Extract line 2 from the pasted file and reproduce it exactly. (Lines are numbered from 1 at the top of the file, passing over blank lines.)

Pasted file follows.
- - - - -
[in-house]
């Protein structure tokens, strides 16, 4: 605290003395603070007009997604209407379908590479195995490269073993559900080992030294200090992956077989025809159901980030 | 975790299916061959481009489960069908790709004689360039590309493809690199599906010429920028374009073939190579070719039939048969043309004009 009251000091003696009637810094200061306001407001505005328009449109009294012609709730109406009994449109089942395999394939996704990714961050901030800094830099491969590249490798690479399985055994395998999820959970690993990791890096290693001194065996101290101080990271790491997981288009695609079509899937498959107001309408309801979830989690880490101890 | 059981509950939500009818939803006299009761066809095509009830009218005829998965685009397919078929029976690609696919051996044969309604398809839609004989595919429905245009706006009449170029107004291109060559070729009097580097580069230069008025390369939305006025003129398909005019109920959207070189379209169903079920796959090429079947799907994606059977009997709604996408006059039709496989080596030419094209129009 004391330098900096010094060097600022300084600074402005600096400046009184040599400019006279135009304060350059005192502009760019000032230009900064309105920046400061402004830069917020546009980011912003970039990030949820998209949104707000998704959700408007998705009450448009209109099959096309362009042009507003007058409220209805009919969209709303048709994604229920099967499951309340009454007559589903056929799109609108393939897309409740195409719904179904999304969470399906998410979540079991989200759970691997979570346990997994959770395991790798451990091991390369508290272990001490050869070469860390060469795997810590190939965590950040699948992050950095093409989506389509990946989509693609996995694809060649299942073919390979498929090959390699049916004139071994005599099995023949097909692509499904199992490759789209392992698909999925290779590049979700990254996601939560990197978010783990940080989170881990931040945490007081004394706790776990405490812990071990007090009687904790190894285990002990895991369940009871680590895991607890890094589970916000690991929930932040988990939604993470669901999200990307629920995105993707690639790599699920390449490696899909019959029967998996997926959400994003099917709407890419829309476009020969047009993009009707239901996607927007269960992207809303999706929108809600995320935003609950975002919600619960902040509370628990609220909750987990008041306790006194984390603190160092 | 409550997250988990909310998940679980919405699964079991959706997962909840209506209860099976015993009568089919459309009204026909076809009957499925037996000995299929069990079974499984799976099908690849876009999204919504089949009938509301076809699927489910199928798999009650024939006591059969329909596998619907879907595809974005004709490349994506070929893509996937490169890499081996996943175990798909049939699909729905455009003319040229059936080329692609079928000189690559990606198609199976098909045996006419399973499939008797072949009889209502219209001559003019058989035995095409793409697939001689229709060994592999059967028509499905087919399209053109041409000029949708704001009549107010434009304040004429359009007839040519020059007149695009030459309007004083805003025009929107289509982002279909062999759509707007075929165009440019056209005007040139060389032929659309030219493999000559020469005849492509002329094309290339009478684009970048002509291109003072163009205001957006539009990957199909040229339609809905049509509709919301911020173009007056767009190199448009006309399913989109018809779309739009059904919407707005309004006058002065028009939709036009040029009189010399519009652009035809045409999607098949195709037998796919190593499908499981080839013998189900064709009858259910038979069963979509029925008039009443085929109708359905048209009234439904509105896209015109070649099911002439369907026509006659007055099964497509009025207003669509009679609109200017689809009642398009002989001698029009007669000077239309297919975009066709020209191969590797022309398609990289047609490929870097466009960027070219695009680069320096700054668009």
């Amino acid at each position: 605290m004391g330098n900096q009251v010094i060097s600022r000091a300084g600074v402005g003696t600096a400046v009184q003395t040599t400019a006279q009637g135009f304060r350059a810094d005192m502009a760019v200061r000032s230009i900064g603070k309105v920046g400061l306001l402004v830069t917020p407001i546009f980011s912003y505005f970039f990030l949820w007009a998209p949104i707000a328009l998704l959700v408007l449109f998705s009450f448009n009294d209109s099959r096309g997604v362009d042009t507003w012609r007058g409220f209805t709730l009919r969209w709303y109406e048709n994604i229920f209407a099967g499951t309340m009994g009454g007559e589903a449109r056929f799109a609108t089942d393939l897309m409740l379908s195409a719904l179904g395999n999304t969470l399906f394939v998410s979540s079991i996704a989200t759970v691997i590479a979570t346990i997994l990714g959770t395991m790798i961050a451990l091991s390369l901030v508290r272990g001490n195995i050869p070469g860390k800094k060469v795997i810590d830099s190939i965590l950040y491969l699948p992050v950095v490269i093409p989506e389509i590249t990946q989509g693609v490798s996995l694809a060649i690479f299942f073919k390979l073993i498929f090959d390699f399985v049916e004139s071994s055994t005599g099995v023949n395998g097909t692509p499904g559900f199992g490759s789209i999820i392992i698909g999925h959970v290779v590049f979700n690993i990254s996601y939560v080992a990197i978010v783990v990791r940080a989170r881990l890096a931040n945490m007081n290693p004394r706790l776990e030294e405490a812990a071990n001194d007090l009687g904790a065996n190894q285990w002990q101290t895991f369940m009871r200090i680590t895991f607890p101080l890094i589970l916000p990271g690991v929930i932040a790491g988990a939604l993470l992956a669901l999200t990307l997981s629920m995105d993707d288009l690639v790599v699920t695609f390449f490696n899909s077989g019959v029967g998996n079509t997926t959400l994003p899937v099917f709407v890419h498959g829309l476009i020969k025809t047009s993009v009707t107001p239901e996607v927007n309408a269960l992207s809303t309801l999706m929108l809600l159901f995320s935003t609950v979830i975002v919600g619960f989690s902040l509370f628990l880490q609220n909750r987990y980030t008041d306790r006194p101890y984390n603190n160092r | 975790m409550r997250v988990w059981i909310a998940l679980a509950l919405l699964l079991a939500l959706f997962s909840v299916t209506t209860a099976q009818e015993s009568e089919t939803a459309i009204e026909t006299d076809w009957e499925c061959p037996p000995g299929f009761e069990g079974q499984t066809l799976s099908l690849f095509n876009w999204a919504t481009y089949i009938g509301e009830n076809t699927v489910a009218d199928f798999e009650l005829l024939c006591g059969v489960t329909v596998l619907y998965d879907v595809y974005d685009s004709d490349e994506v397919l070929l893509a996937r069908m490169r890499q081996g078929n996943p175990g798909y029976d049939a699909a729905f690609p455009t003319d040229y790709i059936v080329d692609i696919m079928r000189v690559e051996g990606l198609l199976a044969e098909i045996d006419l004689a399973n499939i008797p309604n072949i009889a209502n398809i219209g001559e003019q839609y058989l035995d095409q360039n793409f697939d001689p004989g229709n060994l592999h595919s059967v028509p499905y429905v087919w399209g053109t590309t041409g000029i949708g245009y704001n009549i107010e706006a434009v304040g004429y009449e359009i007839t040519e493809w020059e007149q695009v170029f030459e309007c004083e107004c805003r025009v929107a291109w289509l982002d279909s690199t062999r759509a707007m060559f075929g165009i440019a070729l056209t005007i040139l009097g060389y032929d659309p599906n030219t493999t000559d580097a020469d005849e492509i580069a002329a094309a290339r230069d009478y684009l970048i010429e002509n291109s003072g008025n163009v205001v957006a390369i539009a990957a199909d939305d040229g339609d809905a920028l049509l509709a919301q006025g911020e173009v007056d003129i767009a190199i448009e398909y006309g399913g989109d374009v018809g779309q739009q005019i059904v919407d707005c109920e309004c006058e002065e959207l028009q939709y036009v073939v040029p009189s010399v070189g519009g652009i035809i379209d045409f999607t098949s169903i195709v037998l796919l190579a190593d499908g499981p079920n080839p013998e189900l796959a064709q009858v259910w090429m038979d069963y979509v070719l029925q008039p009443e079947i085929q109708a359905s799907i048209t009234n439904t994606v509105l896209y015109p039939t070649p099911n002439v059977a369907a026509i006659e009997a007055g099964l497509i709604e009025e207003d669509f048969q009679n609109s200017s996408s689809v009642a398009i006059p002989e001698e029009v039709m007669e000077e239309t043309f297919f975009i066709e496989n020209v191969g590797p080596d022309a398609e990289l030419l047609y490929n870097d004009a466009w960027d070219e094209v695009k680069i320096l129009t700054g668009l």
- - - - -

């Protein structure tokens, strides 16, 4: 605290003395603070007009997604209407379908590479195995490269073993559900080992030294200090992956077989025809159901980030 | 975790299916061959481009489960069908790709004689360039590309493809690199599906010429920028374009073939190579070719039939048969043309004009 009251000091003696009637810094200061306001407001505005328009449109009294012609709730109406009994449109089942395999394939996704990714961050901030800094830099491969590249490798690479399985055994395998999820959970690993990791890096290693001194065996101290101080990271790491997981288009695609079509899937498959107001309408309801979830989690880490101890 | 059981509950939500009818939803006299009761066809095509009830009218005829998965685009397919078929029976690609696919051996044969309604398809839609004989595919429905245009706006009449170029107004291109060559070729009097580097580069230069008025390369939305006025003129398909005019109920959207070189379209169903079920796959090429079947799907994606059977009997709604996408006059039709496989080596030419094209129009 004391330098900096010094060097600022300084600074402005600096400046009184040599400019006279135009304060350059005192502009760019000032230009900064309105920046400061402004830069917020546009980011912003970039990030949820998209949104707000998704959700408007998705009450448009209109099959096309362009042009507003007058409220209805009919969209709303048709994604229920099967499951309340009454007559589903056929799109609108393939897309409740195409719904179904999304969470399906998410979540079991989200759970691997979570346990997994959770395991790798451990091991390369508290272990001490050869070469860390060469795997810590190939965590950040699948992050950095093409989506389509990946989509693609996995694809060649299942073919390979498929090959390699049916004139071994005599099995023949097909692509499904199992490759789209392992698909999925290779590049979700990254996601939560990197978010783990940080989170881990931040945490007081004394706790776990405490812990071990007090009687904790190894285990002990895991369940009871680590895991607890890094589970916000690991929930932040988990939604993470669901999200990307629920995105993707690639790599699920390449490696899909019959029967998996997926959400994003099917709407890419829309476009020969047009993009009707239901996607927007269960992207809303999706929108809600995320935003609950975002919600619960902040509370628990609220909750987990008041306790006194984390603190160092 | 409550997250988990909310998940679980919405699964079991959706997962909840209506209860099976015993009568089919459309009204026909076809009957499925037996000995299929069990079974499984799976099908690849876009999204919504089949009938509301076809699927489910199928798999009650024939006591059969329909596998619907879907595809974005004709490349994506070929893509996937490169890499081996996943175990798909049939699909729905455009003319040229059936080329692609079928000189690559990606198609199976098909045996006419399973499939008797072949009889209502219209001559003019058989035995095409793409697939001689229709060994592999059967028509499905087919399209053109041409000029949708704001009549107010434009304040004429359009007839040519020059007149695009030459309007004083805003025009929107289509982002279909062999759509707007075929165009440019056209005007040139060389032929659309030219493999000559020469005849492509002329094309290339009478684009970048002509291109003072163009205001957006539009990957199909040229339609809905049509509709919301911020173009007056767009190199448009006309399913989109018809779309739009059904919407707005309004006058002065028009939709036009040029009189010399519009652009035809045409999607098949195709037998796919190593499908499981080839013998189900064709009858259910038979069963979509029925008039009443085929109708359905048209009234439904509105896209015109070649099911002439369907026509006659007055099964497509009025207003669509009679609109200017689809009642398009002989001698029009007669000077239309297919975009066709020209191969590797022309398609990289047609490929870097466009960027070219695009680069320096700054668009």